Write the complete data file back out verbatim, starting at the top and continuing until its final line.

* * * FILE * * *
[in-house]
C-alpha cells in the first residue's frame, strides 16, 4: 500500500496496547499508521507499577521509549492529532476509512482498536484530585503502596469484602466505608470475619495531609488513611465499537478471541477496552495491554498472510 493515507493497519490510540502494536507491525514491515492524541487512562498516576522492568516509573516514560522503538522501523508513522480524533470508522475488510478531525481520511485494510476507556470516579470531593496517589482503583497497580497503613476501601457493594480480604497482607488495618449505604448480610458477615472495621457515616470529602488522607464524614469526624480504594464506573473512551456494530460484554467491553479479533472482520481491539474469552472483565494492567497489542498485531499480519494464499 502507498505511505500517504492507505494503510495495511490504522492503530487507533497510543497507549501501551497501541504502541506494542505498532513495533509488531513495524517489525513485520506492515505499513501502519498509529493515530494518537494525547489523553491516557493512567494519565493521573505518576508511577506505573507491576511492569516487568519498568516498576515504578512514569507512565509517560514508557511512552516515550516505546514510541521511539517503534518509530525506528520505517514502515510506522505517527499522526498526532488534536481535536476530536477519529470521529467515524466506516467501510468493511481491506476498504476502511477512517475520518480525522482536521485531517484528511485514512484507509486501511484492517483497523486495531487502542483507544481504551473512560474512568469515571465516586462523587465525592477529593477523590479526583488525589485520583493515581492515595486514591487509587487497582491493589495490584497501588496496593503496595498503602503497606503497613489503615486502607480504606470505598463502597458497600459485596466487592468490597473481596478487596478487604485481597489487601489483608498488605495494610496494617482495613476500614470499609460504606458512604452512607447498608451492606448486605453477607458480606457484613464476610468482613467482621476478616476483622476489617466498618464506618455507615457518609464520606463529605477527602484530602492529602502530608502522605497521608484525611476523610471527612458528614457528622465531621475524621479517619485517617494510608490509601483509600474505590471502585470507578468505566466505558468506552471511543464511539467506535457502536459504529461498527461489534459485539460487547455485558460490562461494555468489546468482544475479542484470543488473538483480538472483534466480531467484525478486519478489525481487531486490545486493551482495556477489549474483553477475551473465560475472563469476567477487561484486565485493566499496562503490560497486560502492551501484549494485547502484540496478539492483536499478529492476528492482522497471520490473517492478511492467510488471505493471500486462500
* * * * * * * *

[in-house]
C-alpha cells in the first residue's frame, strides 16, 4: 500500500496496547499508521507499577521509549492529532476509512482498536484530585503502596469484602466505608470475619495531609488513611465499537478471541477496552495491554498472510 493515507493497519490510540502494536507491525514491515492524541487512562498516576522492568516509573516514560522503538522501523508513522480524533470508522475488510478531525481520511485494510476507556470516579470531593496517589482503583497497580497503613476501601457493594480480604497482607488495618449505604448480610458477615472495621457515616470529602488522607464524614469526624480504594464506573473512551456494530460484554467491553479479533472482520481491539474469552472483565494492567497489542498485531499480519494464499 502507498505511505500517504492507505494503510495495511490504522492503530487507533497510543497507549501501551497501541504502541506494542505498532513495533509488531513495524517489525513485520506492515505499513501502519498509529493515530494518537494525547489523553491516557493512567494519565493521573505518576508511577506505573507491576511492569516487568519498568516498576515504578512514569507512565509517560514508557511512552516515550516505546514510541521511539517503534518509530525506528520505517514502515510506522505517527499522526498526532488534536481535536476530536477519529470521529467515524466506516467501510468493511481491506476498504476502511477512517475520518480525522482536521485531517484528511485514512484507509486501511484492517483497523486495531487502542483507544481504551473512560474512568469515571465516586462523587465525592477529593477523590479526583488525589485520583493515581492515595486514591487509587487497582491493589495490584497501588496496593503496595498503602503497606503497613489503615486502607480504606470505598463502597458497600459485596466487592468490597473481596478487596478487604485481597489487601489483608498488605495494610496494617482495613476500614470499609460504606458512604452512607447498608451492606448486605453477607458480606457484613464476610468482613467482621476478616476483622476489617466498618464506618455507615457518609464520606463529605477527602484530602492529602502530608502522605497521608484525611476523610471527612458528614457528622465531621475524621479517619485517617494510608490509601483509600474505590471502585470507578468505566466505558468506552471511543464511539467506535457502536459504529461498527461489534459485539460487547455485558460490562461494555468489546468482544475479542484470543488473538483480538472483534466480531467484525478486519478489525481487531486490545486493551482495556477489549474483553477475551473465560475472563469476567477487561484486565485493566499496562503490560497486560502492551501484549494485547502484540496478539492483536499478529492476528492482522497471520490473517492478511492467510488471505493471500486462500